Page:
But for any of you who do want to — to understand the steps and maybe exercise some control over the fit — let’s talk about the various parts of a hat, techniques employed, and decisions you might choose to make along the way—

PART ONE: The cast on

Most hats have a stretchy brim — which we’ll get to in a moment — but possibly the most important thing is for the cast-on to be stretchy. You don’t want your hat to either bag out or cut into your forehead. For that reason, hats generally call for the Long-Tail Cast On, which is nice and stretchy. And while there are patterns out there for hats knitted flat and seamed, most contemporary hat patterns are knitted in the round on a 16″ circular needle. (I’ll talk about the Magic Loop alternative below.) Working at one end of the circular needle, you’ll cast on the prescribed number of stitches, then the pattern will likely tell you to place a stitch marker (to keep track of the beginning of the round) plus some version of two things: “join in the round” and “be careful not to twist.”

“Join in the round” or “join for knitting in the round” means simply what’s pictured at the top of this post: spread your stitches around the circular needle with the working yarn dangling from the right needle (place the marker on your right needle) and insert the right needle tip into the first stitch on the left needle to begin knitting in the round. From here on out, every time you pick it up and put it down, you’ll always hold it with the working yarn coming off the right needle.

“Be careful not to twist” means making sure your stitches aren’t twisted around your needle. If they are, you’ll be knitting a mobius loop instead of a tube, and there’s no way to fix it other than to rip it out. So line up your stitches as pictured above, with the cast-on edge running along the inside of the curve of the needle, so you can see for sure that the stitches haven’t wrapped themselves around the needle.

PART TWO: The brim

Most hats have a stretchy brim so it will cling to your head and stay on. That typically takes the form of a couple of inches of ribbing, the stretchiest of knitted stitch patterns (and the ribbing is also often worked on smaller needles than the main fabric, so it’s tighter and stretchier). You aren’t beholden to the pattern, though. Maybe you only want an inch of ribbing and the pattern calls for two. Or maybe you want your ribbed brim to fold up so it’s double thick — you are welcome to knit four inches of ribbing instead of two (assuming you have enough yarn) and then roll it up. Maybe you want it to be 3×2 or 2×2 ribbing instead of 1×1, or vice versa. Or maybe you don’t like ribbing and want to use a different stitch pattern entirely. These are easy modifications to make — just be sure you’ve thought through any ramifications.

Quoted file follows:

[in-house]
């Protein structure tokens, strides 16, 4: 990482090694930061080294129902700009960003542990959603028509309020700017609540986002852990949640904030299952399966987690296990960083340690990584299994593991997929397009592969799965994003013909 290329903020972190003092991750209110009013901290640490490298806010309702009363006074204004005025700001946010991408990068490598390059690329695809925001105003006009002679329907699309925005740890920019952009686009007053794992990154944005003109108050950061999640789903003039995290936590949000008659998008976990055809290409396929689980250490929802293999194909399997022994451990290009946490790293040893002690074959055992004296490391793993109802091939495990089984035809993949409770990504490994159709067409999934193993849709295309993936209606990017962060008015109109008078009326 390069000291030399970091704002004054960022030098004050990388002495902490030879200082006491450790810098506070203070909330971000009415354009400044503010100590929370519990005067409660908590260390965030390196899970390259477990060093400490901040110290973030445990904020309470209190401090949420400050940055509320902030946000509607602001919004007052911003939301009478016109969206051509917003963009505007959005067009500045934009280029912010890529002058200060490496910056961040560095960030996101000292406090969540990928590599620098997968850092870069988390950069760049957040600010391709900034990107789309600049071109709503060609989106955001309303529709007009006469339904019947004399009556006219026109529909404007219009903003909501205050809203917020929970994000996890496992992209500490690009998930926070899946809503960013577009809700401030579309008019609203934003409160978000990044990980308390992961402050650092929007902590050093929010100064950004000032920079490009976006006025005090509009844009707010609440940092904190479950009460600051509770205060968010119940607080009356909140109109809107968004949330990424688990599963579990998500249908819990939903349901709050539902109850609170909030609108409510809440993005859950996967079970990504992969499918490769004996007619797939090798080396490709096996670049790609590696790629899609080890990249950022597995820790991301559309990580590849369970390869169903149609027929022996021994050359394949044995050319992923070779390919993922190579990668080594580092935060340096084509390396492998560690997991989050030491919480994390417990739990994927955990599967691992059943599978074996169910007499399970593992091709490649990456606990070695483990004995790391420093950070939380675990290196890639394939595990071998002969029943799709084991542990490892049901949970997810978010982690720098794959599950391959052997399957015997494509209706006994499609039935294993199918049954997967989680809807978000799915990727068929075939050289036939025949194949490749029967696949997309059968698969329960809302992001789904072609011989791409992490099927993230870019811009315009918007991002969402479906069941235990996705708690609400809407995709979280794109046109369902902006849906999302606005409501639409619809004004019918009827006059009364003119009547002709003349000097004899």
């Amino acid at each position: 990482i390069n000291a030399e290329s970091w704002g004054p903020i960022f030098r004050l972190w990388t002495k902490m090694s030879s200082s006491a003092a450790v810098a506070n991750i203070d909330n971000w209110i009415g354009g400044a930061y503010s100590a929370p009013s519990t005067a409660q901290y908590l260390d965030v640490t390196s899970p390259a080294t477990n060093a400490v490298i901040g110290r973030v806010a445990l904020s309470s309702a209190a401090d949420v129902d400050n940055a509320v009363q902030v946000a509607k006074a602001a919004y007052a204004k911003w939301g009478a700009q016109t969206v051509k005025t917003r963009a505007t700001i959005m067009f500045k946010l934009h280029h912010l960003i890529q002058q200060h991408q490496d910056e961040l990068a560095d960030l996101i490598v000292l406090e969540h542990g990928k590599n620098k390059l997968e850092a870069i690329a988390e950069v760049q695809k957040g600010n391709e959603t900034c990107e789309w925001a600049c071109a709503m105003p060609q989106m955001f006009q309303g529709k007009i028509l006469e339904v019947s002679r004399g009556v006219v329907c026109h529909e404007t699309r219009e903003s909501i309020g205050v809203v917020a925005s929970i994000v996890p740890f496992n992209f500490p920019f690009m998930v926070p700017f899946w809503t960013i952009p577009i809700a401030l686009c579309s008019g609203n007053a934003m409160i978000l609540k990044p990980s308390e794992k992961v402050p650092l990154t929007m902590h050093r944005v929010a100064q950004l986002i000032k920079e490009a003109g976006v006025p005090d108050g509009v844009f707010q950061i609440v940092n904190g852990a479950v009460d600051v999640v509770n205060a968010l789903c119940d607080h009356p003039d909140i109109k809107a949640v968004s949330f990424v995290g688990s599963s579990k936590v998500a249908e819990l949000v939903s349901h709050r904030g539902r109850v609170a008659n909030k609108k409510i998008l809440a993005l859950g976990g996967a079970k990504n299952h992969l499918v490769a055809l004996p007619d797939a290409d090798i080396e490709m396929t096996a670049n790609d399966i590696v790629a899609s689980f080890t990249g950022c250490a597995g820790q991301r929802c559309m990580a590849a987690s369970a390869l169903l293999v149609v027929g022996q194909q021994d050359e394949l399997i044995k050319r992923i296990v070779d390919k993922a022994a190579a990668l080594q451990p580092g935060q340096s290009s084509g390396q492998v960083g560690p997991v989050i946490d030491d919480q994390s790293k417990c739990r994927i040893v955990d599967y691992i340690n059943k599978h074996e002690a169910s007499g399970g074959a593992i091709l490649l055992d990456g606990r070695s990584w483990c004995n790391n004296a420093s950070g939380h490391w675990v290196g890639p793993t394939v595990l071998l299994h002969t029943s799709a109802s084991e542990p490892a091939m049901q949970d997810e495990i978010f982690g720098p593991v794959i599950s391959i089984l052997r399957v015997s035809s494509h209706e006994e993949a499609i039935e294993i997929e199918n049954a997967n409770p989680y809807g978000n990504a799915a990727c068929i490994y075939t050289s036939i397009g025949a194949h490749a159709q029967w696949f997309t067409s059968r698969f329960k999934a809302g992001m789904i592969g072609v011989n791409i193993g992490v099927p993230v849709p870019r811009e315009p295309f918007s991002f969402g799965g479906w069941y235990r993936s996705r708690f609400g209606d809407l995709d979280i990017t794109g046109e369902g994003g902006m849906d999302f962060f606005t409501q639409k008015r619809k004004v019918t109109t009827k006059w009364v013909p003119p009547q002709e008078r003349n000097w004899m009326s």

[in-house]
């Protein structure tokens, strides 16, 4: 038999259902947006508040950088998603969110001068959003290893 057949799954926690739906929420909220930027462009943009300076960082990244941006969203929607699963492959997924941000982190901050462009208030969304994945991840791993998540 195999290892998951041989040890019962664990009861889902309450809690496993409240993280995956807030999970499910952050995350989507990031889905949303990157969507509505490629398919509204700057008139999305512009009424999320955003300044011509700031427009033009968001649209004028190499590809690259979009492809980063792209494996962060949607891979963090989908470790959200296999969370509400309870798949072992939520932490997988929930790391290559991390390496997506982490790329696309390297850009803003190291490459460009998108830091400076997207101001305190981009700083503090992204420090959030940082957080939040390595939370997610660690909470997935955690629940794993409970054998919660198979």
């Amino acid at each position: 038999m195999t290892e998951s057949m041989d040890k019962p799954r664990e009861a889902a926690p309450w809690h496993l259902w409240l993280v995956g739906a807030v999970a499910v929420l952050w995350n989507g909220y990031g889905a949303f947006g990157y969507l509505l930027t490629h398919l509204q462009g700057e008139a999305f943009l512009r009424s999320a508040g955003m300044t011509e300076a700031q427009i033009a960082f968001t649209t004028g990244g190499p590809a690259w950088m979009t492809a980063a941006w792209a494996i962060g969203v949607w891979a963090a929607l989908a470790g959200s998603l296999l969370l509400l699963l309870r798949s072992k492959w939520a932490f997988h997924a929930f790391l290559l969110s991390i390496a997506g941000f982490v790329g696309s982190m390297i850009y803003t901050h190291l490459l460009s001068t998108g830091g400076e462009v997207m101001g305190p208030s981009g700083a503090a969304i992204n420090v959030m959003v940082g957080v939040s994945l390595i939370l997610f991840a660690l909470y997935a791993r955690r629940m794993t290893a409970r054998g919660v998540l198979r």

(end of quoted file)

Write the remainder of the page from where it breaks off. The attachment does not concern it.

3×2 ribbing, for example, isn’t as stretchy as 1×1, so your hat might not be as snug. The hat’s main stitch pattern might be designed to flow organically from the ribbing, and changing the rib multiple would disrupt that. 3×2 ribbing is a repeat of 5 stitches (3 knits + 2 purls, repeated across the total stitch count) whereas 1×1 is a 2-stitch repeat. So your cast-on count would need to be a multiple of 5 instead of a multiple of 2. If the pattern’s cast-on count doesn’t divide evenly into your desired multiple, you’ll need to tweak the stitch count, and then also increase or decrease by the same amount on the last ribbing round in order to have the correct number of stitches to begin the body.

PART THREE: The body